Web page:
Nearly every Friday, the multi-story parking garage of Parvaneh Mall in downtown Tehran is converted into a flea market. The first couple of levels are an antique collector’s dream, with everything from vintage photos and records to home decor and paintings, before moving on to small rugs, clothes, and handmade items. Channel your bargaining skills, grab a backpack for your purchases, and go early for the best buys. If you get hungry, there are plenty of kiosks selling falafels, traditional Persian soup, and samosas.
Due to its strategic location along the Silk Road, Tabriz has long been an important center of commerce. Its historic bazaar, which was added to the UNESCO inventory in 2010, is one of the oldest in the Middle East. The maze of red brick buildings with high ceilings and arches link different parts of the complex, but the most notable area is the rug bazaar. Between the vendors transporting stacks of rugs, sewing up loose ends, and talking business over tea, visitors can witness the modern-day trade of this centuries-old tradition.
This bazaar is in the Ganjali Khan Complex in Kerman, where you can also find a famous bathhouse, coin museum, and Vakil teahouse. Four paths lead to charsouq, a crosspoint known for its ceiling frescoes and for being the best little nook to buy spices, namely cumin, for which Kerman is famous. Try some warm ghavoot, a powdered mix of various spices, nuts, and seeds, before moving on to the copper section where you’ll lay eyes on some of the biggest pots you’ve ever seen. Pateh, the city’s traditional handmade cloth made from wool and natural dyes, are also plentiful here.
Walking around Amir Chakhmagh Square in Yazd, you’re sure to hear sounds of pounding hammers that will lead you inside the covered bazaar of coppersmiths. In this 9th century bazaar you’ll find craftsmen busily working with fire to make the copper sheets more malleable, while others design them with hammers. The vaulted alleys of brick mosaic tiles also lead to the gold and textile bazaars, where termeh, a traditional silk and cotton textile produced in this city, are sold.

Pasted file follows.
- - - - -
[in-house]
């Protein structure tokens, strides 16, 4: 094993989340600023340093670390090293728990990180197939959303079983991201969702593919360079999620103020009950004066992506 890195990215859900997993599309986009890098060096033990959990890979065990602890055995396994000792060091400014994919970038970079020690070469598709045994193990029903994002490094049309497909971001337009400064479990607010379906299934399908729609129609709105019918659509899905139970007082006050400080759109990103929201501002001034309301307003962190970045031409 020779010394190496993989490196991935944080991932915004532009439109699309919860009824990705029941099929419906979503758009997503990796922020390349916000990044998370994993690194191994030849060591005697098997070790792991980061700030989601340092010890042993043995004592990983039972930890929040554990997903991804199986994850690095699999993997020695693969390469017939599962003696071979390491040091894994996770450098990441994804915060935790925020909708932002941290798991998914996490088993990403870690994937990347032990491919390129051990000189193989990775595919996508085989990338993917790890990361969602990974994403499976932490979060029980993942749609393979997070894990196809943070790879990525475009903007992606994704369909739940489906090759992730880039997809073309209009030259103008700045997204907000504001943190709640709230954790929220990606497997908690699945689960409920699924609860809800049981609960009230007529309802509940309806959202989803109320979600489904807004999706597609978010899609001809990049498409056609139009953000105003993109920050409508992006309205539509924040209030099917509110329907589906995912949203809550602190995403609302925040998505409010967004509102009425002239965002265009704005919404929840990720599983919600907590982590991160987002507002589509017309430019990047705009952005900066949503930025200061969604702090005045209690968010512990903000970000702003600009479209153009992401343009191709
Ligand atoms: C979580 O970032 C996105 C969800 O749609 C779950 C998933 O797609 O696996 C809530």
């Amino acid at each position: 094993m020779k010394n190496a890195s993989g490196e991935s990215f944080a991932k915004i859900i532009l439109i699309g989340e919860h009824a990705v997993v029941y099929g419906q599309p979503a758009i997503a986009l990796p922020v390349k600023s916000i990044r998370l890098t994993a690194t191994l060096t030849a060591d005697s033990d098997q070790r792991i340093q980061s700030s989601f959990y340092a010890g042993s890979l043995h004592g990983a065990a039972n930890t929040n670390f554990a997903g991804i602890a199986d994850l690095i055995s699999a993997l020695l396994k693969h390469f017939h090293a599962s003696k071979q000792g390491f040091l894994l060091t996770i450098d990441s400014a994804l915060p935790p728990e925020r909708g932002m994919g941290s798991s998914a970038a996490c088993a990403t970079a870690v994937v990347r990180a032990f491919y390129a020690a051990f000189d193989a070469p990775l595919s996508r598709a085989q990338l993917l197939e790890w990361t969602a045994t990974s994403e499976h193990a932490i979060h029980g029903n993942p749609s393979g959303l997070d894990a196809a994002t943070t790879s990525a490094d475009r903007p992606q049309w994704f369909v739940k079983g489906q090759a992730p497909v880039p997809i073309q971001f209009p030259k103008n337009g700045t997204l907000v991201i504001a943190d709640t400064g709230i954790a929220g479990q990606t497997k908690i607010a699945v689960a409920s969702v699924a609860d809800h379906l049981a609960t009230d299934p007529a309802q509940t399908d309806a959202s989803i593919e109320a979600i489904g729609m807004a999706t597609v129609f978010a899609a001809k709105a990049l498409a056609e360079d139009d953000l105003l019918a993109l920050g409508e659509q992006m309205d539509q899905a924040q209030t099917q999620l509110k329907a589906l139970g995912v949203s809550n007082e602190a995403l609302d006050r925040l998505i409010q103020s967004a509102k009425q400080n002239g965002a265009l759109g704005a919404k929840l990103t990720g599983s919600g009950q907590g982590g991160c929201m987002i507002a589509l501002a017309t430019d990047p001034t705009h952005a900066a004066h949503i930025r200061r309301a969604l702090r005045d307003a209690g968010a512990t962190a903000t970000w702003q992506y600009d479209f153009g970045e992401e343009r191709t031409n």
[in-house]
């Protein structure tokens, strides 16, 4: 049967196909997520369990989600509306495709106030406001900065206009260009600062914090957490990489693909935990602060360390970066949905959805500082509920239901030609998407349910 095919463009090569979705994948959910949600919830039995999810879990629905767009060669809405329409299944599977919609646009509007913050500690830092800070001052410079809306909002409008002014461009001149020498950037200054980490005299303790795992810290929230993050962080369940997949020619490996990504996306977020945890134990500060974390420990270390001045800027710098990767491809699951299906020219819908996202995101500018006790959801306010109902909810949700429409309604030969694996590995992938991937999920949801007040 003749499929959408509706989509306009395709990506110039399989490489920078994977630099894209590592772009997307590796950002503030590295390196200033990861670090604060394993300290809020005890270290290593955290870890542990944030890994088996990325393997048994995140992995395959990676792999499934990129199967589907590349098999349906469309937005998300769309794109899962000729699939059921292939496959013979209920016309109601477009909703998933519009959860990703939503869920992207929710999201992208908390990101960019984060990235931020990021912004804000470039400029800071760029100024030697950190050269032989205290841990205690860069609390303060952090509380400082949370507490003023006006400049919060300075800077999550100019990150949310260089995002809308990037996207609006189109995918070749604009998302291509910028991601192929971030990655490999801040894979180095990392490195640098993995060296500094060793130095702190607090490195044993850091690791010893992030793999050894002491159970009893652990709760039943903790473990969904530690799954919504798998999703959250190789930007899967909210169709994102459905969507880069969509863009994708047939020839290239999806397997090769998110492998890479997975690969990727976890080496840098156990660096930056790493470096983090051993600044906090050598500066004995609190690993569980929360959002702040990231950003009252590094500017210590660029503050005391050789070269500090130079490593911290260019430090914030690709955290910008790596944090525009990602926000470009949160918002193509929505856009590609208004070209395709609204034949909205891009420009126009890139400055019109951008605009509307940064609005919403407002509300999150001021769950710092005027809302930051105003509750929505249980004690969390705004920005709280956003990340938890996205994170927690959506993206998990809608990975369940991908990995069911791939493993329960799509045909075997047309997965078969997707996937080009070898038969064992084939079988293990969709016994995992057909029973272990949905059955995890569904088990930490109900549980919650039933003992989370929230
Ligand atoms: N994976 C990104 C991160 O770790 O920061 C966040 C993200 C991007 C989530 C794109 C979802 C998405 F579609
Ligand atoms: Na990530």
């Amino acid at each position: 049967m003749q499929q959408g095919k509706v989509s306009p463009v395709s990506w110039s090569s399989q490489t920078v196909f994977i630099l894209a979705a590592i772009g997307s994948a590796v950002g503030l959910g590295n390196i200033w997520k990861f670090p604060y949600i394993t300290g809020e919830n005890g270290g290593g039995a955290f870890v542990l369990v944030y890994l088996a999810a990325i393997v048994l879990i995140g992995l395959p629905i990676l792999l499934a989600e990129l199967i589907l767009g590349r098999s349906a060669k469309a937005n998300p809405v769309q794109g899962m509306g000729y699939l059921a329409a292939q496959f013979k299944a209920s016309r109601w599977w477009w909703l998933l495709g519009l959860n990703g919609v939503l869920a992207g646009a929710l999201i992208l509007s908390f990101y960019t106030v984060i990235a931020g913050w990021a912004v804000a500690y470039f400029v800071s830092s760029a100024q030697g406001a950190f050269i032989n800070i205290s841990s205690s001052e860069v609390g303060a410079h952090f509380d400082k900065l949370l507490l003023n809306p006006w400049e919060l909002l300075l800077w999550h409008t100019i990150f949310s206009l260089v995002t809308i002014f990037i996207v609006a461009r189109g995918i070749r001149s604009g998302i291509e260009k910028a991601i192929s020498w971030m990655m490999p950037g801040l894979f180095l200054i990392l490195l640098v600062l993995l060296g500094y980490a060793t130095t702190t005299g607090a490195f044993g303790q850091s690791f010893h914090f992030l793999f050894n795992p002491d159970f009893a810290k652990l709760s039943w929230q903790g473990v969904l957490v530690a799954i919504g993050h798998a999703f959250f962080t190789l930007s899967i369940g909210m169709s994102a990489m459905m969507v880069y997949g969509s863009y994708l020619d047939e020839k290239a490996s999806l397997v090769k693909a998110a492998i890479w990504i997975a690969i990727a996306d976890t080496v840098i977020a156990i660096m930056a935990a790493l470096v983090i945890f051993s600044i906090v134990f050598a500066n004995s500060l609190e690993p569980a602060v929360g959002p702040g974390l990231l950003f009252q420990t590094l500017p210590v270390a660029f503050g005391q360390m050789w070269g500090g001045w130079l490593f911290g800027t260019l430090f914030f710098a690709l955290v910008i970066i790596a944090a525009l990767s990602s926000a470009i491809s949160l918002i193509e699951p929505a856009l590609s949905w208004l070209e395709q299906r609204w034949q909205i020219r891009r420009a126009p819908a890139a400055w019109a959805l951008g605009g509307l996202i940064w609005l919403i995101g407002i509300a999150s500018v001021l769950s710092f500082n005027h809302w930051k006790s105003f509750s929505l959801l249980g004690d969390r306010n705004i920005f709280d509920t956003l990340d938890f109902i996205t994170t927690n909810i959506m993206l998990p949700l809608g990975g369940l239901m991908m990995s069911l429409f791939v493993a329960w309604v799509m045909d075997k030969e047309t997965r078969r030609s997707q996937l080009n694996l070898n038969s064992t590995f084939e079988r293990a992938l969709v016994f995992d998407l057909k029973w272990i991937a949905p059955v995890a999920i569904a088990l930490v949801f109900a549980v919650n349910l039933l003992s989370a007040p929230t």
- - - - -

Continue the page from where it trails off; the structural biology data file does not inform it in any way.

Located in Naqshe-e Jahan Square in Esfahan, it’s quite easy to spend an entire day here as you alternate between haggling in the bazaar and marveling at the sites. The Imperial Bazaar is not only one of the oldest in the region but also a living museum, and fantastic place to witness the making of handicrafts. Metal workers engrave decorative metal while artists lay fine pieces of wood and bone for khâtamkâri (marquetry) and paint miniatures with a single-haired brush. Elsewhere, textiles hand printed with wooden stamps are available, as is the city’s most famous sweet, gaz.
Shiraz’s Vakil Bazaar is not only a fine example of Zand-era architecture, but it also sells everything under these vaulted brick ways and ceilings, from rugs to handicrafts to spices, all at fantastic prices. It’s the perfect place to meander for a couple of hours, stock up on some souvenirs, or take a rest in the courtyard next to the pool under the shade of sweet-smelling orange trees.
Less chaotic and more beautiful than Tehran’s Grand Bazaar, Tarjish Bazaar is located to the north of the city, in one of the oldest neighborhoods. The go-to locale for fresh and hard-to-find produce, this bazaar also serves dairy products from camels, and has plenty of atâri, apothecaries, which lure visitors with the smell of herbs and spices. Between shopping, try some local street food on the main Shahrdari Street. If you are in Iran just before Nowruz, this is the place in Tehran to catch the hustle and bustle of new year’s preparations.